If there is one success story under the Modi government which is conceivable for both the general public and intelligentsia, then it is UPI. It has single-handedly driven the success of India’s fintech story. Now, it is going to have its impact on remittances coming to India.
UPI for NRI
National Payments Corporation of India (NPCI) has given its assent to UPI for Non-resident Indians (NRIs). Now, it will be possible for people of Indian origin to send their money in India through UPI. Accounts classified as Non Resident External (NRE) or Non Resident Ordinary (NRO) accounts will be using this facility. NRE is used to park foreign earnings in India while NRO is used to park Indian earnings in Indian banks.
Now, NRIs will connect their foreign phone numbers to their UPI connected bank accounts and use it to transfer money. Initially, the facility has been provided to NRIs operating from 10 countries namely United States, United Kingdom, Singapore, Canada, Australia, Oman, Qatar, UAE, Saudi Arabia and Hong Kong. The facility is expected to be rolled out in April. Till then, NPCI is checking compliances regarding anti-money laundering and combating of financing of terrorism.
The move is mainly aimed towards increasing liquidity in the Indian economy. Currently, a large chunk of Indians is earning abroad and sending money to their family members. According to the Ministry of External Affairs, there are more than 3.2 crore overseas Indians. Unofficial numbers must be greater than that. The very fact that more than 3.2 crore choose to give information to the Indian government is testament to the fact that they have not ditched their country.
It is quite reflected in the remittance numbers too. Indians have been more prolific than any other countrymen to send their incomes back home. Between 1995 and 2022, India topped the remittance receiver chart for 23 years. The gap between India and the second biggest recipient of remittance, keeps growing. The World Bank said that in 2021, India received remittances worth $89.4 billion. IT was nearly 3 per cent of our GDP. Though official figures are not yet out, the number is set to touch well above $100 billion in 2022. With this India will become the first country to get to that mark.
Significance of UPI for remittances
But there is a problem with it. The problem is that it costs too much. For every $100 they send, their family members get only $93.5. Moreover, a substantive chunk of people who send their remittances are daily wage labourers in the Arab world. Their mediators end up eating a good pie of their foreign earnings. Between 2016 and 2021, 28 per cent of India’s remittance came from Saudi Arabia, UAE Kuwait, Oman, and Qatar. Though, it is almost half in percentage terms compared to previous years, it still calls for reformatory change in the transaction process.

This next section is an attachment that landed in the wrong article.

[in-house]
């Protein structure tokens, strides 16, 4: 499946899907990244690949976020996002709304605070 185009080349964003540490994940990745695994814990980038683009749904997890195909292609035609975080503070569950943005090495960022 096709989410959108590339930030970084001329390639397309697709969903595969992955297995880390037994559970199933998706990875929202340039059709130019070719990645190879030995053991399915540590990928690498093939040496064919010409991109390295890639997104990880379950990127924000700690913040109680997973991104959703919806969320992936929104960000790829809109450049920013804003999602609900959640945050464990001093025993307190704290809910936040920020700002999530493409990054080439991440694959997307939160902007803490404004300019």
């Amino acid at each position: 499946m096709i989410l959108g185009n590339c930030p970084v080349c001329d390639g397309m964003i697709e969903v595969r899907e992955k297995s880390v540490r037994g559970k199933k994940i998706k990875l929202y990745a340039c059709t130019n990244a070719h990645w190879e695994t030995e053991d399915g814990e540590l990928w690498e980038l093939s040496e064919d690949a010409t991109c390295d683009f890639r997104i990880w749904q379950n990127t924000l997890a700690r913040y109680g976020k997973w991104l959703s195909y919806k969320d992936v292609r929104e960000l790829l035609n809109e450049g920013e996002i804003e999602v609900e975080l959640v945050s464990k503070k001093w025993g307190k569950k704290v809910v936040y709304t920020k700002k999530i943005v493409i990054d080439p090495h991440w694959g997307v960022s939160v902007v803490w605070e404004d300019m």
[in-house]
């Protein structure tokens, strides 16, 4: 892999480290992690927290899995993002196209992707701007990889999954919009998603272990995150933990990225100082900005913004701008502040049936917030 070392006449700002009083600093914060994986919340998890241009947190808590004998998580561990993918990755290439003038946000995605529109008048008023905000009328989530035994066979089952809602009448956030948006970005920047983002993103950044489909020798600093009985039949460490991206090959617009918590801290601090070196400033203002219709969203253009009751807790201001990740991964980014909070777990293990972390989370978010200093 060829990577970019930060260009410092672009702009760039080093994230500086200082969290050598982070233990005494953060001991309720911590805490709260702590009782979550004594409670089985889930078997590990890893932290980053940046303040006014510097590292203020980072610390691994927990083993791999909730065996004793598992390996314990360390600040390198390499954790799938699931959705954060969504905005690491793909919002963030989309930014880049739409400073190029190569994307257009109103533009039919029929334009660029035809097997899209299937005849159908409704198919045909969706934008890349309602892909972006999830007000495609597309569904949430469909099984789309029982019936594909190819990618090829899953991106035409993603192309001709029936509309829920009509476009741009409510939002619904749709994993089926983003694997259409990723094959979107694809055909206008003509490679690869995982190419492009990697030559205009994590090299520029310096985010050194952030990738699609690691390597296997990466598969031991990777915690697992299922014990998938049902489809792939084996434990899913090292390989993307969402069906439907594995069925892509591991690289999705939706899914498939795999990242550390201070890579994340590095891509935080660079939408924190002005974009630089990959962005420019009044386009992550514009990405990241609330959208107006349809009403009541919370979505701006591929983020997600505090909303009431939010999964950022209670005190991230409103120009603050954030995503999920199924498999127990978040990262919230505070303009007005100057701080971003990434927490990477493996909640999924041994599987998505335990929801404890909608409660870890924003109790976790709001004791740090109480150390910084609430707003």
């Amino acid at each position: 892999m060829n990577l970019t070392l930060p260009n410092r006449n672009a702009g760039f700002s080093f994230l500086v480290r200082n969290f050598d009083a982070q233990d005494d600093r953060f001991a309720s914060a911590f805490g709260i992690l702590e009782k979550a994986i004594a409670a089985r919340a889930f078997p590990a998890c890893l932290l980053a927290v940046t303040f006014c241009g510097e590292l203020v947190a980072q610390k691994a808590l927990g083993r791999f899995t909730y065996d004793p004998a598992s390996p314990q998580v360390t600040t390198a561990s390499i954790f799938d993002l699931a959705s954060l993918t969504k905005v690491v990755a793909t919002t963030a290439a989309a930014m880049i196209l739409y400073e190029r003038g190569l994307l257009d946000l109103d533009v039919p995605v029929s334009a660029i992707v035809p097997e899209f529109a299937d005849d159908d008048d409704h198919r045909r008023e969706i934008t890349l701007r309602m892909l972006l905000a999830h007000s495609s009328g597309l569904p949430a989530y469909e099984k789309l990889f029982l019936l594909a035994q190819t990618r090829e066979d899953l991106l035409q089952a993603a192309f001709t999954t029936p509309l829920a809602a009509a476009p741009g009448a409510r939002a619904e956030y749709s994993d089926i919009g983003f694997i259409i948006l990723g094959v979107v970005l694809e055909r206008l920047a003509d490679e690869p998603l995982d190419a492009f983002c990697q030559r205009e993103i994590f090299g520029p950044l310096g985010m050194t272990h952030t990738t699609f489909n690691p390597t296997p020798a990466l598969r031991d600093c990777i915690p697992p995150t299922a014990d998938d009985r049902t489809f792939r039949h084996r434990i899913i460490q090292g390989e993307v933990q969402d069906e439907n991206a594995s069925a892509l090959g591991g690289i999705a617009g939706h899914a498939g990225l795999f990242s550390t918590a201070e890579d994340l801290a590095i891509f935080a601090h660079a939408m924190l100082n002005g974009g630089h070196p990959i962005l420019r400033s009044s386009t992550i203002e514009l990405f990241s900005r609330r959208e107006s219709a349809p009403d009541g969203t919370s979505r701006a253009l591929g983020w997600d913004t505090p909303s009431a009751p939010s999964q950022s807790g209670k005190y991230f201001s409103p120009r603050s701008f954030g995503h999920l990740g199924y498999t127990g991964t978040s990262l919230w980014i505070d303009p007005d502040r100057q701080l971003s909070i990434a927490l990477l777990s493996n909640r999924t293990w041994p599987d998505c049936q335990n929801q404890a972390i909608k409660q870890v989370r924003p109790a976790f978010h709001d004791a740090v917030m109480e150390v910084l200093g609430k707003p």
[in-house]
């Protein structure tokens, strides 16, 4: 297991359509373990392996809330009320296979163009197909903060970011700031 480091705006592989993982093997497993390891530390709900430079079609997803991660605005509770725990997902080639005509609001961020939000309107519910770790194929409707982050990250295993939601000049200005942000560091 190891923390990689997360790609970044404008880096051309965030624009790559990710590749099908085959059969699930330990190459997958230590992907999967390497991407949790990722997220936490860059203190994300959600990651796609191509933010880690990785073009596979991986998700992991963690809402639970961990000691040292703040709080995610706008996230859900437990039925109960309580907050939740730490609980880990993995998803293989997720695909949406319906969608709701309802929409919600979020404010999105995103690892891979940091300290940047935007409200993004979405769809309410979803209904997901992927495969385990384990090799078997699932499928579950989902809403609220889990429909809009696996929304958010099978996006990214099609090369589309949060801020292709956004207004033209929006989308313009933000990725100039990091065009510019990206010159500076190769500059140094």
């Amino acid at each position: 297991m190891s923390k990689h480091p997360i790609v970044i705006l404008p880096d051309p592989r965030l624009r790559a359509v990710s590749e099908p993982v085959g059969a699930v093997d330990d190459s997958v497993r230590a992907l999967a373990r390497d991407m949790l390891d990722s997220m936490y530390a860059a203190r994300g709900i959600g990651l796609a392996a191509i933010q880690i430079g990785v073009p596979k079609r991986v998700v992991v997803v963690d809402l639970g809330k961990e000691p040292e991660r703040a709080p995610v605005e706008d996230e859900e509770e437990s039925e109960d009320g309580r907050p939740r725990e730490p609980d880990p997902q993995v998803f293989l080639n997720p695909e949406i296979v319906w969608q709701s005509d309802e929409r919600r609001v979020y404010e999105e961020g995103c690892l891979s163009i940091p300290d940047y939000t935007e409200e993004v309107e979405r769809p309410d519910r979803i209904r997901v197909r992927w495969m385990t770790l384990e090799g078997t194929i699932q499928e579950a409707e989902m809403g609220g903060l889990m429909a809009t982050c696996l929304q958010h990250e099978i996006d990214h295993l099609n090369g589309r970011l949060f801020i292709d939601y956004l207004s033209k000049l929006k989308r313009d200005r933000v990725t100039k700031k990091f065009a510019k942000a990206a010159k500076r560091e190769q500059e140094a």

One more reason the necessity for that change emerged is because America is quickly becoming the key source of remittances. RBI figures tell us that last year, 23.4 per cent of our remittances came from the USA. It is 30 per cent above that of second position UAE. Nearly 45 lakh overseas Indians are there in the USA. On an average Indian households earn 70 per cent more than the average American one.
Apart from the US and Gulf world, the UK and Singapore are other major contributors of remittances to India. In fact, USA, UAE, Singapore and the UK together account for 54 per cent of total remittances inflow to India. Government’s far-sightedness can be observed from the fact that all 4 countries are in the latest scheme. Rest 6 countries are also among top 12 sources of remittance for India.
Allowing UPI will bring down the cost of transfer, resulting in an increase in total value of money. Apart from getting global recognition for UPI, the word of mouth will make it easy for further acceptance of Indian fintech products.
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